Another much awaited film, for me at least. I knew very little if anything about Julian Assange or the WikiLeaks and if nothing else at least I now know, more or less, what was it all about. Like many of the films in this part of the overview, this is a film with much promise, interesting subject and fantastic cast and yet somehow at the hands of Bill Condon, whose Dreamgirls I absolutely adore, The Fifth Estate ended up being a dull film. I kept hoping Benedict Cumberbatch and Daniel Brühl would kiss, it definitely would have helped the film. 

The Counsellor 
No doubt the separation from Russell Crowe and quite possibly the collaboration with Cormac McCarthy has done good things to Ridley Scott, who ever since Gladiator and his inexplicable affair with Russell Crowe hasn’t been a filmmaker that interested me. Indeed The Counsellor is an improvement to Scott’s recent repertoire, but in the end it is not a great film. There are some funny moments, mainly thanks to the wonderful Javier Bardem and some random unclear nods to Breaking Bad (why?), but on the whole the film is all over the place, heavy on the dialogue, which I wouldn’t have minded if it was written by Woody Allen, Quintin Tarantino or Kevin Smith, but as it were the dialogue was tiresome and meaningless. Finally, I just didn’t get what the film was about and that is why this film finds itself in the disappointing part. 

The Hunger Games: Catching Fire 
Not quite as big a disappointment as A Good Day to Die Hard was, but still I had such expectation after the first film, which wasn't bad, just needed a bit more edge. Sadly, Catching Fire is not but a repeat of the first film with even slightly less edge than the first. I still have a complete girl crush on Jennifer Lawrence, our love will last forever I'm sure, which is why I really wanted to love this film, but I didn't. 

Side Effects 
My relationship with Steven Soderbergh is a weird one. None of his films ever made a deep impact or impression over me. While I like some of the Ocean films, they were never more than a nice to look at and admire the craftiness. I disliked Traffic and Solaris felt to me as pompous as Soderbergh himself came across in a Q&A event he did a long time ago. This year has been an interesting one when it comes to Soderbergh. On the one hand here is Side Effects, such a disappointing and forgettable film I’d rather use this occasion to speak about Soderbergh than this film of his. But on the other hand there was Behind the Candelabra, which was so surprisingly wonderful it made its way to the other part of my films of the year overview.

Before I move on to my favourite films of the year I’d like to take a moment to write a few words about Star Trek Into Darkness, which I feel I can’t put in either section of my overview or put it in both. I shall explain. My initial reaction after watching it was that it was great, not necessarily a great Star Trek film, but a good film nonetheless. 

It is clear, from the first Star Trek film he did, that J.J. Abrams not only is not a fan, but just doesn’t get the series and what’s good about it, and I broke my brain several times trying to justify the existence of an old version of Spock in Abrams alternative universe and eventually decided to let it go, despite my problem with its plausibility and the fact that the old Spock has now become a lazy narrative tool. It is a shame that he got to do it and instead of a Star Trek film we got what I think is a preview to his upcoming Star Wars franchise. It is hard for me to believe that Abrams actually watched the series, I get the feeling he watched a film or two and took it from there and that is a pity. However, that said and ignoring the Star Trek name that is attached to those film, I find myself enjoying them quite a bit. I think what Abrams did manage to get is the moral problems that Kahn poses. Both films lose points for putting Spock in a relationship, making McCoy nothing but a one liners, poor imitation of DeForest Kelley, Into Darkness for missing the whole point of the KAAAAAAAAAAHN moment and therefore reducing it to a joke in a place where there isn’t supposed to be one, and completely ignoring the McCoy, Kirk, Spock trio relationship. And yet, as just films they are fun to watch and Into Darkness has some excellent action, particularly the fight between Spock and Kahn. I wrote a little something something about Star Trek: Into Darkness here.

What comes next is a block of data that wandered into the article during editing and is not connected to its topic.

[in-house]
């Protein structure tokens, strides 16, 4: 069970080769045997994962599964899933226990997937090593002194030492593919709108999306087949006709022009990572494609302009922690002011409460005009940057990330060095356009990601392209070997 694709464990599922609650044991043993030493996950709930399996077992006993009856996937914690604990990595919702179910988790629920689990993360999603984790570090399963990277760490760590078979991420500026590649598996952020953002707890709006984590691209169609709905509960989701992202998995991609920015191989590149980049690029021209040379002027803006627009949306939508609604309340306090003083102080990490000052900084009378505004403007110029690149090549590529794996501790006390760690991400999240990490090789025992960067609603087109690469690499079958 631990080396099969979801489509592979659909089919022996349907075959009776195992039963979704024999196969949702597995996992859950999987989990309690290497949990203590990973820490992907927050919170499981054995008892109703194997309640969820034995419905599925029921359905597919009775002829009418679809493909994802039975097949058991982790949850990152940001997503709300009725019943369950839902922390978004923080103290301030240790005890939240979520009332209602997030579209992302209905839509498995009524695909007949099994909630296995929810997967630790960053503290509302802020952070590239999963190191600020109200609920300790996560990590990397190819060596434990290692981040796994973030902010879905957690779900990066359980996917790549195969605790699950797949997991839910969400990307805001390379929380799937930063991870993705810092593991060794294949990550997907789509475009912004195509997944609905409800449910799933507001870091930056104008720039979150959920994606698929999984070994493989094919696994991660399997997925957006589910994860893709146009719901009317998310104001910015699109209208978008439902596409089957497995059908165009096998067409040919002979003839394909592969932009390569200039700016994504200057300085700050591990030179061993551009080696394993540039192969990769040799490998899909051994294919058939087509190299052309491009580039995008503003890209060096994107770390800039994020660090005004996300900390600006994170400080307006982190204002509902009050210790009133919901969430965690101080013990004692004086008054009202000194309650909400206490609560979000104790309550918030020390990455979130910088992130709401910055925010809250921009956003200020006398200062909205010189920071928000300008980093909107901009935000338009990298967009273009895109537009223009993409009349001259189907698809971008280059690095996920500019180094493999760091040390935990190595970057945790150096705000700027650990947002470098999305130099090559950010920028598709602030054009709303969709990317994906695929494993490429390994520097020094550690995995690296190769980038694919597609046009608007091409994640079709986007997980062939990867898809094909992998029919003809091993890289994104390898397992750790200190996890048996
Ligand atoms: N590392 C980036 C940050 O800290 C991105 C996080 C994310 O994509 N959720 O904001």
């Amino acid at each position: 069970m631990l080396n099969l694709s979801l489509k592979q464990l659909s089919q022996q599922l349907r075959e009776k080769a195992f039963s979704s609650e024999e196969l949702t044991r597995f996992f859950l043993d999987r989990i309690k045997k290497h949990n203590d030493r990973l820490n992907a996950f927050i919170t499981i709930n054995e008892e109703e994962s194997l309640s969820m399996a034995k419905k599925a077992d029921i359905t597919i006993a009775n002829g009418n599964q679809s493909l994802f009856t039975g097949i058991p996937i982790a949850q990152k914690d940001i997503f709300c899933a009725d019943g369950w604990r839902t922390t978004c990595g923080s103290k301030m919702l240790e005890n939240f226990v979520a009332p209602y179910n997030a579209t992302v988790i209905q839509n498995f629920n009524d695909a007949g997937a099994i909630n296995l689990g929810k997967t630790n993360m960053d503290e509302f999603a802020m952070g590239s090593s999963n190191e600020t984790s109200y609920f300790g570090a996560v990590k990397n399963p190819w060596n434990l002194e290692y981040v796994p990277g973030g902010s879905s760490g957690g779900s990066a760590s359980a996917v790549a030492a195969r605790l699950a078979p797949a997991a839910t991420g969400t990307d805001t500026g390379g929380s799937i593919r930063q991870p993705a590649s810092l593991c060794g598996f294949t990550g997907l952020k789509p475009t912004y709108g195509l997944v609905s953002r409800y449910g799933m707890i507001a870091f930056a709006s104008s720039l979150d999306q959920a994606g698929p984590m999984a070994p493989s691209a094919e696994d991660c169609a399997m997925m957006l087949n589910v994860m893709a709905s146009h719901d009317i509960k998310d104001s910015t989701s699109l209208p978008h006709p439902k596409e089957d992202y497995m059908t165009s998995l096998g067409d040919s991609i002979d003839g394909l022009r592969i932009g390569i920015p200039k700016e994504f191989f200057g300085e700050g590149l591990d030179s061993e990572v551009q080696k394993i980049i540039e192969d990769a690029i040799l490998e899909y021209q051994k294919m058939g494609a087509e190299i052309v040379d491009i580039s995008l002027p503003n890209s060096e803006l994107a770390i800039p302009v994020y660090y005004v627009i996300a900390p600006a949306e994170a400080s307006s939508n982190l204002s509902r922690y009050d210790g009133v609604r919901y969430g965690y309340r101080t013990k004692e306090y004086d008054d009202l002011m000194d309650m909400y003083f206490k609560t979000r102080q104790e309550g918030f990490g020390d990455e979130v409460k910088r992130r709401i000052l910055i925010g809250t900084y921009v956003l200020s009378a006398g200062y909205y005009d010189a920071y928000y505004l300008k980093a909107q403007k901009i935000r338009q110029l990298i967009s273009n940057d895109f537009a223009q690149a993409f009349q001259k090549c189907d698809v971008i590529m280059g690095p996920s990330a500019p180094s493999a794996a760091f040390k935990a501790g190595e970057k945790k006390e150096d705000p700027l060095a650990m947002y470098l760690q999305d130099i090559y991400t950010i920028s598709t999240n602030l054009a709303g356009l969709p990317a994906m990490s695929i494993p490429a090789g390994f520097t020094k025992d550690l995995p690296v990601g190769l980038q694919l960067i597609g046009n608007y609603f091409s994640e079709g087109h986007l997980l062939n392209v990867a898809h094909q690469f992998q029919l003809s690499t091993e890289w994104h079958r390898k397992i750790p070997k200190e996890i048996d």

And now for the favourites, the pleasant surprises and the little cinematic treasures of 2013, because I much rather write about them.

Jack Reacher 
True it was released at the end of 2012, but I only saw it in 2013 and I was very pleasantly surprised. Good old school action and Tom Cruise is excellent as a rough rogue fighter of justice. Maybe when he’s had enough Mission Impossible, Tom Cruise will make Jack Reacher into a series of films, it has excellent potential and could even compliment the Mission Impossible ones I think.

Django Unchained (released in the UK, January 2013)